Indirect holding structures are also known as “no look through” structures, meaning that the investor can interact with its immediate intermediary only. It cannot interact with any other sub-custodian or intermediary ‘up the chain’, nor can it interact with the issuer. An example of a structure for intermediated securities would be:
It is worth noting that moving to the intermediated securities model has led to a number of benefits for capital markets generally, including:
- Greater transaction efficiency
- Smaller risk of loss or theft of negotiable instruments, and
- Cheaper, quicker and more convenient trading
Disadvantages for investors
Despite the benefits, intermediated securities undoubtedly put the investor in a different legal position than if they held their securities directly. They no longer hold the direct legal interest in the securities and instead acquire the ultimate economic interest.  They have been described as having “an equitable interest in another equitable interest of another equitable interest of a legal interest”. 
Additionally, the investor is only connected to the issuer indirectly via the intermediaries in the structure. For an investor to enforce its rights against the issuer, it must in theory work its way ‘up the chain’ through each of the contractual links that one intermediary has with another. Contracts between intermediaries will set out, for example, how and when notices, dividends, voting rights, etc. are passed up and down the chain to the ultimate investor. They will also contain restrictions on what the intermediary is obliged to do.  This means that the rights of the investor as set out in the issue documentation are, in reality, restricted to the least favourable contractual term in the contractual chain between it and the issuer – the “lowest common denominator” term.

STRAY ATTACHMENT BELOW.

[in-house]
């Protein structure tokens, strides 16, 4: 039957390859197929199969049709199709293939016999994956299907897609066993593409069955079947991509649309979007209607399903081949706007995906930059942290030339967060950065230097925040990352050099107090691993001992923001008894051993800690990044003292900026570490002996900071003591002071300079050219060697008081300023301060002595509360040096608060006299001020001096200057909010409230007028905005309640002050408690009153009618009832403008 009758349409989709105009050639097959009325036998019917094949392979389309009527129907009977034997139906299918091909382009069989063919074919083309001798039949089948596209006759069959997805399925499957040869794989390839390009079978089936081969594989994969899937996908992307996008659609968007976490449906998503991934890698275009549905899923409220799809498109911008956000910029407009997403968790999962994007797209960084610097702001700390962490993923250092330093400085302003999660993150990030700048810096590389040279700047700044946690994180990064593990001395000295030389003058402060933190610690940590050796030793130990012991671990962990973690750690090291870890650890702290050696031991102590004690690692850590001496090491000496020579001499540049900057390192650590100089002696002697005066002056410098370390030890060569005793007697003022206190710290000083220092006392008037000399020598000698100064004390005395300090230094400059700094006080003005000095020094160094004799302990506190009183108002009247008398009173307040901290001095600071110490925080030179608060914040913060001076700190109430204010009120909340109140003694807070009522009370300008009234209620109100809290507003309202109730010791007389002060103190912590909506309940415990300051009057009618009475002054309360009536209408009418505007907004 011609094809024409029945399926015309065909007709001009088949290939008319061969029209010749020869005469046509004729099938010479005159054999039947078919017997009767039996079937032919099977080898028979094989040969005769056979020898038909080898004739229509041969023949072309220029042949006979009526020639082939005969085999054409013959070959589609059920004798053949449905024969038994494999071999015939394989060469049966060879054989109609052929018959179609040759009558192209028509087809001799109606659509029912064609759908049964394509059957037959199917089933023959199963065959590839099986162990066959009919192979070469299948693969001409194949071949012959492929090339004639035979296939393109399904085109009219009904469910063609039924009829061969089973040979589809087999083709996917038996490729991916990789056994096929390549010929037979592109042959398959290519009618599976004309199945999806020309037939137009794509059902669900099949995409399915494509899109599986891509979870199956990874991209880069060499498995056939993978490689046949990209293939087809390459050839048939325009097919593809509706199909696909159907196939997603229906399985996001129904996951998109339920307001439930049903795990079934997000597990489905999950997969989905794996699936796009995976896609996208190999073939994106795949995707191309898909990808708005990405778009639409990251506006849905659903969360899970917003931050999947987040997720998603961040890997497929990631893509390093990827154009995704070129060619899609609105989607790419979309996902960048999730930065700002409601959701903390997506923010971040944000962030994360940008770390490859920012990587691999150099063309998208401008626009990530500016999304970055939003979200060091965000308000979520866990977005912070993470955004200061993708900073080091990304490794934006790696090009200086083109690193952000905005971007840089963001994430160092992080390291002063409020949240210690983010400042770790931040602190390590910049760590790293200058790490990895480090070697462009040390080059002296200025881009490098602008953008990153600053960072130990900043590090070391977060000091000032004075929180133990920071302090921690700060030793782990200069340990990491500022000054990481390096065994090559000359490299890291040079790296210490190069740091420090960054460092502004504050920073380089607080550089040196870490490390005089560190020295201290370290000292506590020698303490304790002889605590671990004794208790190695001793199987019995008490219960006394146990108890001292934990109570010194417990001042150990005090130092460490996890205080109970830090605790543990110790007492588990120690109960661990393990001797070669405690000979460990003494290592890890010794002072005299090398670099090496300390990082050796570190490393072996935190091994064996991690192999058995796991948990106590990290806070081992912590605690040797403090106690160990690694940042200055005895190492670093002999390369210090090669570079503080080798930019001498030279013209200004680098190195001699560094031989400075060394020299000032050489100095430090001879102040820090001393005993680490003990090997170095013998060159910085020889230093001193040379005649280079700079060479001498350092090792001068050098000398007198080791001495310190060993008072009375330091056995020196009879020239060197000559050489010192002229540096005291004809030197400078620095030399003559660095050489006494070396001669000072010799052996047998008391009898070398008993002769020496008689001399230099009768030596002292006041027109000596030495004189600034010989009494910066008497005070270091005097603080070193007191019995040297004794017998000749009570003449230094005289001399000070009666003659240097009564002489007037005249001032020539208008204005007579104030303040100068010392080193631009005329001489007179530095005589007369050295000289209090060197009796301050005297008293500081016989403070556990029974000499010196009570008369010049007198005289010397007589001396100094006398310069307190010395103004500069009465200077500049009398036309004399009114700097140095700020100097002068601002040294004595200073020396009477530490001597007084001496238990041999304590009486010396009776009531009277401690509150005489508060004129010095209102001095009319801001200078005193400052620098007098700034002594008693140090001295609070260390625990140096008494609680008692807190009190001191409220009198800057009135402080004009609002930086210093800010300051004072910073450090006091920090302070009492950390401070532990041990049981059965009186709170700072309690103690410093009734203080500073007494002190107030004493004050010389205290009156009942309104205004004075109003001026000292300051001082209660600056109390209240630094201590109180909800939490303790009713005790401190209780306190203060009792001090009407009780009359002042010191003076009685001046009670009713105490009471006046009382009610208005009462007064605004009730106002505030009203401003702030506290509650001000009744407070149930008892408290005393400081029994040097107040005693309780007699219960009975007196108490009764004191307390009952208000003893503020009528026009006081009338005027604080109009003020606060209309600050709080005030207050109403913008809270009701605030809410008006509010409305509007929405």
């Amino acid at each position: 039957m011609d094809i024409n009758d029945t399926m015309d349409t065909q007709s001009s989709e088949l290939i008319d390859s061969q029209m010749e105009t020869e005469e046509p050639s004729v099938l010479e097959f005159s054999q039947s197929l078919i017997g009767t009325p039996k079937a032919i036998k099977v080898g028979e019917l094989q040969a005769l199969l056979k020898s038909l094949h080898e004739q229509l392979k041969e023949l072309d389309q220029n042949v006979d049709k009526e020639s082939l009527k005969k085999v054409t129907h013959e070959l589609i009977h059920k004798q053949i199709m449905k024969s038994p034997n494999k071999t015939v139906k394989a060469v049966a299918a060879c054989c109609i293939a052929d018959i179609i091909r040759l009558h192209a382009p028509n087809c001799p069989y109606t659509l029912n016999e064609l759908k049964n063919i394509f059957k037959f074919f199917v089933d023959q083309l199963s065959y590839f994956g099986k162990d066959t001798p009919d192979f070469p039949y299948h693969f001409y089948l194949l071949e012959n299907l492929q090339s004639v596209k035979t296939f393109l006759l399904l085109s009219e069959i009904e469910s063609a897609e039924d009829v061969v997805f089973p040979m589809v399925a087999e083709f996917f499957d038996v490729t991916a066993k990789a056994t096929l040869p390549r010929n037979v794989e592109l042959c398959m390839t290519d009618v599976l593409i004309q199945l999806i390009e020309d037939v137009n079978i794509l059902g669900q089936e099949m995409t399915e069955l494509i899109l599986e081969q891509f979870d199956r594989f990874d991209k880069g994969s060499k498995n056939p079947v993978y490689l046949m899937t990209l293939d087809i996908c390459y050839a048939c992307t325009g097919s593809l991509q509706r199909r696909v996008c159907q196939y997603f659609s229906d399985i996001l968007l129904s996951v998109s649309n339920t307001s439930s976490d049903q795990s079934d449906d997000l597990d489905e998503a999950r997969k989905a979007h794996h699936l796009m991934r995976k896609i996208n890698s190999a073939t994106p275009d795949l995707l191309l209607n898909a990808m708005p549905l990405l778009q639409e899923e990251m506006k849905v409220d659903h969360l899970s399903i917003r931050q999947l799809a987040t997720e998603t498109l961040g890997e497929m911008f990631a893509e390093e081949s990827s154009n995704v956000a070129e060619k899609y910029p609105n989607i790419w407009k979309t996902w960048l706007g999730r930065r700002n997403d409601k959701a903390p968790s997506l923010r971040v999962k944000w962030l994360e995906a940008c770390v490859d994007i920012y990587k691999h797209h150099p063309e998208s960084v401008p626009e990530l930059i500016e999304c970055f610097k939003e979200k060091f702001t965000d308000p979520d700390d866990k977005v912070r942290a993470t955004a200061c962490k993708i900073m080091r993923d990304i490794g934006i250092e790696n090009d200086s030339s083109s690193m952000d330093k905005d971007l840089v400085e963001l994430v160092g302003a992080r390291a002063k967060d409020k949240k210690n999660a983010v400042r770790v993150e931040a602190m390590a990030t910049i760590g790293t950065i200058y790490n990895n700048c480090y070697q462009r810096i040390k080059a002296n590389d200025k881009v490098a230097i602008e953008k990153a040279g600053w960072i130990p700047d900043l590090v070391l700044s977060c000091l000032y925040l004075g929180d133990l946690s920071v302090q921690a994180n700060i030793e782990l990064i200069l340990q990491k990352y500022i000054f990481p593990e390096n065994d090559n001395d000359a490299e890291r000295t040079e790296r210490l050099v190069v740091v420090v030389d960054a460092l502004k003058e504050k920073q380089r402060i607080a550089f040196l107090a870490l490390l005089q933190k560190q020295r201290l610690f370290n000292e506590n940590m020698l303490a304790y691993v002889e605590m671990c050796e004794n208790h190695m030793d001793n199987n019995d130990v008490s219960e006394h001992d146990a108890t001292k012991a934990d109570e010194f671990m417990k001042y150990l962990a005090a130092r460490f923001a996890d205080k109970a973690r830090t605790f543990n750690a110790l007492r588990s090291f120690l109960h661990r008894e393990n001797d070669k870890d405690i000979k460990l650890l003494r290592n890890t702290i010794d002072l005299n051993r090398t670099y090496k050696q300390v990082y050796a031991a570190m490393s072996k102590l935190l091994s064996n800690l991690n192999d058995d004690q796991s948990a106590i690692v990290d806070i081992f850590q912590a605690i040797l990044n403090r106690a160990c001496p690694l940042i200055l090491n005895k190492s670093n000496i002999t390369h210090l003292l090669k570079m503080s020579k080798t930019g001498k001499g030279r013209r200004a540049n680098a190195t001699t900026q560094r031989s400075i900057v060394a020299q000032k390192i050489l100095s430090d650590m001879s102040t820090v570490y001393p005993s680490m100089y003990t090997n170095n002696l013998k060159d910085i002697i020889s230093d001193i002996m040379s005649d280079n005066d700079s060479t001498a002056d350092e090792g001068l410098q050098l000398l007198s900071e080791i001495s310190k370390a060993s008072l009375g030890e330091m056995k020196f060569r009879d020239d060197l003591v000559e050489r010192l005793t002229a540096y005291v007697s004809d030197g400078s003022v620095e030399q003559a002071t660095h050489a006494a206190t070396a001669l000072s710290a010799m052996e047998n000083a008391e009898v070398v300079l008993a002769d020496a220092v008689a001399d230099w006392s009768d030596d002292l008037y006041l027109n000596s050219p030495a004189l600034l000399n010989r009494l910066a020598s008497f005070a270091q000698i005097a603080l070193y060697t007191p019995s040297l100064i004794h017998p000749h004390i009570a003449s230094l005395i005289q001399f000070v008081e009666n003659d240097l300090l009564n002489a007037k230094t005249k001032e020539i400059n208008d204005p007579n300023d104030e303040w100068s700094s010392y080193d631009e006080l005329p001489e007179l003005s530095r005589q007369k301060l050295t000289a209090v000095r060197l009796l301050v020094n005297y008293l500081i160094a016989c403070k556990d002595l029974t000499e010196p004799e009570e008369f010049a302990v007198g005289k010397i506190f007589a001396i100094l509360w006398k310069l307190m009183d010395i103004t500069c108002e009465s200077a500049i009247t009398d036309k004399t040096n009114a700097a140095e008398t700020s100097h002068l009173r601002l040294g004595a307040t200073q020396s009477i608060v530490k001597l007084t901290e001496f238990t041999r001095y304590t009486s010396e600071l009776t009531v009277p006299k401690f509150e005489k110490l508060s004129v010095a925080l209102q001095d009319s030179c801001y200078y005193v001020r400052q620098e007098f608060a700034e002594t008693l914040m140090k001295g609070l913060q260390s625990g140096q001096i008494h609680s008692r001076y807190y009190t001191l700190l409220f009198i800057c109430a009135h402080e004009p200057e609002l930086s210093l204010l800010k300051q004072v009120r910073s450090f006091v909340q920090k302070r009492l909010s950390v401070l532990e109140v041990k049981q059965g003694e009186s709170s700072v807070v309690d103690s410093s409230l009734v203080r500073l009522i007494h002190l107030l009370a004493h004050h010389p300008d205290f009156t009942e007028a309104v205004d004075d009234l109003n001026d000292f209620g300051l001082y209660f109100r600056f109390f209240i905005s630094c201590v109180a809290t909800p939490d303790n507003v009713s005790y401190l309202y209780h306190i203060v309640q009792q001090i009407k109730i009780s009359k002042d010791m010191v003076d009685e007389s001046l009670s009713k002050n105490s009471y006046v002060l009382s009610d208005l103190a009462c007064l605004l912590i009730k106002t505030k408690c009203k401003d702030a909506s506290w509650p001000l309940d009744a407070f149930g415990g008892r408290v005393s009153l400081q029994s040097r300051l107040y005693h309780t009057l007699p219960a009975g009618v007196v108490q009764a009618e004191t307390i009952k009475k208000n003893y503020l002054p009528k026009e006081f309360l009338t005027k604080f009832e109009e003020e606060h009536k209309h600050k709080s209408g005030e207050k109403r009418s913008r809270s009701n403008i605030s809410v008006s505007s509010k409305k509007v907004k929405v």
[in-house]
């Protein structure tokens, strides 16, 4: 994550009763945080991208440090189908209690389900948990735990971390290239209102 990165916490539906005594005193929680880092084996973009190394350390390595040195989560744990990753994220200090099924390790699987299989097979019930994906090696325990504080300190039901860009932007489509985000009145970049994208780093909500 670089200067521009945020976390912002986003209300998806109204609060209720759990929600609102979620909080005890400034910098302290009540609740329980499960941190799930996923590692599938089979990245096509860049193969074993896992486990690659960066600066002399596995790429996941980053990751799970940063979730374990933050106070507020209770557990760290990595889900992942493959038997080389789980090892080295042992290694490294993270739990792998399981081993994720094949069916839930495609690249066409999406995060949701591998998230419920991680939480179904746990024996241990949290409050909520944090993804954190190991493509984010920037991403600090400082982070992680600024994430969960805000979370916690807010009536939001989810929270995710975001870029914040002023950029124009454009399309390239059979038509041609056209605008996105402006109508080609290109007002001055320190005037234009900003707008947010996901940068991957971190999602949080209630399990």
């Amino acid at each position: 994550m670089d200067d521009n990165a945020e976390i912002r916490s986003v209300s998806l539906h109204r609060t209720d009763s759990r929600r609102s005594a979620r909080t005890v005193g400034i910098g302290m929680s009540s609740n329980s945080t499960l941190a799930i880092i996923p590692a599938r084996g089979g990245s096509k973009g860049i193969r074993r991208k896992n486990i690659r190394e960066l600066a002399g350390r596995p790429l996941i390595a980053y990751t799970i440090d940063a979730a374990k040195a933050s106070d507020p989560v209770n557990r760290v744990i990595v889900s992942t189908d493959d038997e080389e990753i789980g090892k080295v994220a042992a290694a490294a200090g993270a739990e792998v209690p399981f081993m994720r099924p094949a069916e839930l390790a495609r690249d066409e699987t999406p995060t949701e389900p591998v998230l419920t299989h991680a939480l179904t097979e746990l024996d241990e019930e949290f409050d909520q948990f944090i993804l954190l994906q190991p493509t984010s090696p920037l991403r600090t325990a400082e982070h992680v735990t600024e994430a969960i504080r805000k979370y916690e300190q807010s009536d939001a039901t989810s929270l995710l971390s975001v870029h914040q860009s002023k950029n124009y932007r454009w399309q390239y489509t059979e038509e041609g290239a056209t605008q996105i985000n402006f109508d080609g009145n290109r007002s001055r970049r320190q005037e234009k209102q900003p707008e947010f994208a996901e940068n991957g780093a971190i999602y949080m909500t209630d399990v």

Debt securities and the role of a trustee
The presence of a trustee can offer comfort to investors dealing with intermediated debt securities. A trustee acts on behalf of the investors (noteholders) and represents their interests throughout the life of the debt securities (notes). Trustees are typically experienced professional trust corporations and will be appointed pursuant to a trust deed entered into between the issuer and the trustee. They will hold the trust property, such as covenants of the issuer and any money received by the trustee relating to the notes, and any transaction security, on trust for the noteholders.
In the event of certain breaches of the issue documentation, noteholders have comfort that the trustee will act on their behalf to protect their rights. The trustee may, for example, pursue early redemption of the notes or enforce security, if any. As the trustee has a direct contractual link with the issuer (pursuant to the trust deed), some of the problems noteholders might encounter if acting individually will not be relevant (such as establishing a right to claim against the issuer or working ‘up the chain’ of intermediaries to reach the issuer).